BROOKLIN — The Brooklin General Store has, at least temporarily, stopped selling gas because the store’s two underground petroleum storage tanks have reached their 30-year expiration date and must be removed, according to the Maine Department of Environmental Protection.
“It’s a challenging situation for a small business,” said Brooklin General Store co-owner Lorinda Toscas via email.
Meanwhile, residents are challenged too. The closest station is the Eggemoggin Country Store, nine miles away in Sedgwick followed by two stations on South Street in Blue Hill — 11 miles away.
Brooklin General alerted patrons about the situation in an April 23 social media post.
“The challenge for us has been trying to figure out a cost-effective way to replace these tanks and gasoline delivery system,” the store stated. “The reality is that it is expensive and will further strain this small business. We have been reaching out to various state officials and field experts and researching grants in an attempt to creatively find a solution.”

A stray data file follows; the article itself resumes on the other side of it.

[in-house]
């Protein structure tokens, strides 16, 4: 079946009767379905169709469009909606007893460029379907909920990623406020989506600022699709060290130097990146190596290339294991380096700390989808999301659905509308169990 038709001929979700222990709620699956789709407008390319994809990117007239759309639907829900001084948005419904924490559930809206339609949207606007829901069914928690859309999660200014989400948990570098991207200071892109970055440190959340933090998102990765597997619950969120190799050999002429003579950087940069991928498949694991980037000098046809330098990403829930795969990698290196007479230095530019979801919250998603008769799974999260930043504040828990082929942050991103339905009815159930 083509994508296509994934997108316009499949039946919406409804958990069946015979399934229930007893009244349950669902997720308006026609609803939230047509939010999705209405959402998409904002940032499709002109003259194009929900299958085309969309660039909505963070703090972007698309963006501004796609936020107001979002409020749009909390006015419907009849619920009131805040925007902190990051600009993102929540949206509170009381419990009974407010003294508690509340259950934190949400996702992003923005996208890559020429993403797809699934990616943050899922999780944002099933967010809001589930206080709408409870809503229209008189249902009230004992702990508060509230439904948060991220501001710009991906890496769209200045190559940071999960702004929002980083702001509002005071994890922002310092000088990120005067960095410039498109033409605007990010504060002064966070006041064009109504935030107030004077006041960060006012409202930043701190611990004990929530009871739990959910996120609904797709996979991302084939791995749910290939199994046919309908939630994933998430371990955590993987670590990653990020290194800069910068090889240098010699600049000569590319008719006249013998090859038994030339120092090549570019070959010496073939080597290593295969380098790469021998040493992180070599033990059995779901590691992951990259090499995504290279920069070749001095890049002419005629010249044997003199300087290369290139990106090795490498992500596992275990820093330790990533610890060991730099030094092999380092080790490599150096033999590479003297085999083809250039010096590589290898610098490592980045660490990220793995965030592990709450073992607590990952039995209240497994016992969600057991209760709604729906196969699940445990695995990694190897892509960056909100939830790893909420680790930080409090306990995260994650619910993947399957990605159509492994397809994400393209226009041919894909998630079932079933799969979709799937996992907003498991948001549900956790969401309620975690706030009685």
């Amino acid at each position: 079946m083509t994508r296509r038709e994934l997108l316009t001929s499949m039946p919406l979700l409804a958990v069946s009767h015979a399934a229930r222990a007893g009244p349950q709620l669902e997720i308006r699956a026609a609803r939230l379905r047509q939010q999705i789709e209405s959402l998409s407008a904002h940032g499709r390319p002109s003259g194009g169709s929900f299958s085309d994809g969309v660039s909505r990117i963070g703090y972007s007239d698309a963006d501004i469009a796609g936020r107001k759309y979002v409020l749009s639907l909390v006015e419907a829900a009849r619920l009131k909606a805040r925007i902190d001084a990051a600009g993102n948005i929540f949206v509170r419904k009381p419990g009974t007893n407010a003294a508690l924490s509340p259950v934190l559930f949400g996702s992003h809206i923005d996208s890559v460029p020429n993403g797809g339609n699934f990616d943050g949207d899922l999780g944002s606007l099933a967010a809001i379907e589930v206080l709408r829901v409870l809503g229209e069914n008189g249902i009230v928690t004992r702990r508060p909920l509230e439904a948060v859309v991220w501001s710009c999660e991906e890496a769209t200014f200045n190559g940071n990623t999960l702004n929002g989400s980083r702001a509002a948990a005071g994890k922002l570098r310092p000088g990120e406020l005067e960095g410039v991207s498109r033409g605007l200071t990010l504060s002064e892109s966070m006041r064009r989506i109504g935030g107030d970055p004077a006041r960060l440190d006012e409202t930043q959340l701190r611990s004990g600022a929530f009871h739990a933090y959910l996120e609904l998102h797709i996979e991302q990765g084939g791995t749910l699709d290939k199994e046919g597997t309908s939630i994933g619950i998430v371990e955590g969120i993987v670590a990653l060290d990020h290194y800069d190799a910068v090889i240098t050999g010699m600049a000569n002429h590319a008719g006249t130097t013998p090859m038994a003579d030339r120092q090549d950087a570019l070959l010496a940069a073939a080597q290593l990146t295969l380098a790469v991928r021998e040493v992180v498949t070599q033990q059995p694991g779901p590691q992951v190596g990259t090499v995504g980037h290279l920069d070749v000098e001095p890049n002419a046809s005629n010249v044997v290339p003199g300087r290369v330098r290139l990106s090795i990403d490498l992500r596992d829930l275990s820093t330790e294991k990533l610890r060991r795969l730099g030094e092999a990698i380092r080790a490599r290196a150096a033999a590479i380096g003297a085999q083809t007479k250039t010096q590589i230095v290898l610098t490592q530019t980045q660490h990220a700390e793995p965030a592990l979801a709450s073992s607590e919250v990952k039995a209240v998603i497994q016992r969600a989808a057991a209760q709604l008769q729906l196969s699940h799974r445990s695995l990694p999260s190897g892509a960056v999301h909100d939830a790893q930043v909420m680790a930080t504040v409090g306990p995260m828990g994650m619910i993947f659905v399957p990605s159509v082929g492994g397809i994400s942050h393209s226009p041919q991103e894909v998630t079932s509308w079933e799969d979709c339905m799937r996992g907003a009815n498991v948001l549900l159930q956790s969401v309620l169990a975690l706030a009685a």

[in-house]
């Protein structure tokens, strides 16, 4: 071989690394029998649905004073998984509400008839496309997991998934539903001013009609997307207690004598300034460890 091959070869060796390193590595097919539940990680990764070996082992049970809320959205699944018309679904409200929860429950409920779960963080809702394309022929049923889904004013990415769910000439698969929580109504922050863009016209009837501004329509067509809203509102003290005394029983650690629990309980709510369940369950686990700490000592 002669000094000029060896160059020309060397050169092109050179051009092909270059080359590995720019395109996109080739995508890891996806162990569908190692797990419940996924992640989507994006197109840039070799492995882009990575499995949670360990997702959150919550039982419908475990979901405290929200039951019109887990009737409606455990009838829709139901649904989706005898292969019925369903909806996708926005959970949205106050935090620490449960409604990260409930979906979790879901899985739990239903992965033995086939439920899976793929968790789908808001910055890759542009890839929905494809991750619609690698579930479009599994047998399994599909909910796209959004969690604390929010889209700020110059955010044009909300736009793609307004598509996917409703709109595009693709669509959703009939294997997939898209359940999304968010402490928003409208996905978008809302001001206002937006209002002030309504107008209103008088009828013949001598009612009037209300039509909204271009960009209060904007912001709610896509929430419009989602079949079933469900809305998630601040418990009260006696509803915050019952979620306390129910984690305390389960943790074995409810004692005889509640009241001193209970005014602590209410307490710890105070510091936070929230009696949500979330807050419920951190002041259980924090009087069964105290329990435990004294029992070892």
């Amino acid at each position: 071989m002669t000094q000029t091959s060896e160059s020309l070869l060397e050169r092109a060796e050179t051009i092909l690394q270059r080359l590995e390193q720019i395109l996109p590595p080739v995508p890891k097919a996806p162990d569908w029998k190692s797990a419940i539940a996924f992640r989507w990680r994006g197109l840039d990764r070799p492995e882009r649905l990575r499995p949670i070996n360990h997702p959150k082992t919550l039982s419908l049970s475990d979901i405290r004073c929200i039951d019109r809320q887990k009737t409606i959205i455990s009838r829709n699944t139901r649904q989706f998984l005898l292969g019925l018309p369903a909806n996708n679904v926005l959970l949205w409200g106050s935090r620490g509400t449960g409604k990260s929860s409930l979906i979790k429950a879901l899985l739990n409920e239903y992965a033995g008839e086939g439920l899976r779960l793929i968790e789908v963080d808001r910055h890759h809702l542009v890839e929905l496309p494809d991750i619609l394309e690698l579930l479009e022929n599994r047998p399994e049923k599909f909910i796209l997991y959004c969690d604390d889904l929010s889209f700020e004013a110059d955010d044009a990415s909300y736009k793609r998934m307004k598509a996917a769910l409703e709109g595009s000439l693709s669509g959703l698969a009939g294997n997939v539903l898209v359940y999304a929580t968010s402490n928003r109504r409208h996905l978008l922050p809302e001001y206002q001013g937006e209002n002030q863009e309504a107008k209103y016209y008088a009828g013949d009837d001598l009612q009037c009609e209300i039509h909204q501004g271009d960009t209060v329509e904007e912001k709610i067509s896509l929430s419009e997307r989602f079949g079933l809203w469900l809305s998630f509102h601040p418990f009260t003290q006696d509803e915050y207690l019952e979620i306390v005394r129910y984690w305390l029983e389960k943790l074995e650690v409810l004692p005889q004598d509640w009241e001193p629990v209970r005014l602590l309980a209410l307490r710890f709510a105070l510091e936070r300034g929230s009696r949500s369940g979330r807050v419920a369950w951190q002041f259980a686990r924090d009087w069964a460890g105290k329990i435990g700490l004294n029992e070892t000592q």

Scott Whittier, division director for the Maine Department of Environmental Protection’s petroleum management division, said the design for petroleum storage tanks changed in the early ’90s.
The tanks at the Brooklin store are “what we call single-wall tanks,” Whittier said. “The current design for storing petroleum is double-walled tanks.”
That means the tanks have an inner wall and an outer wall. The space between the two walls of the tanks is monitored, Whittier said. If any petroleum leaks into the area between the two walls, the leak can be fixed before it affects the environment.
Conversely, if any water is entering the tank from the outside wall, that can be remedied also.
Whittier said the tanks at the store were “perfectly legitimate at the time they were installed.” That would have been April of 1989, he said.
“Since that time, Maine as most states have, has gone to a more protected design,” Whittier said.
“Without any type of deadline you have a situation where tanks are left in the ground until they leak,” he said. “That’s not the best approach.”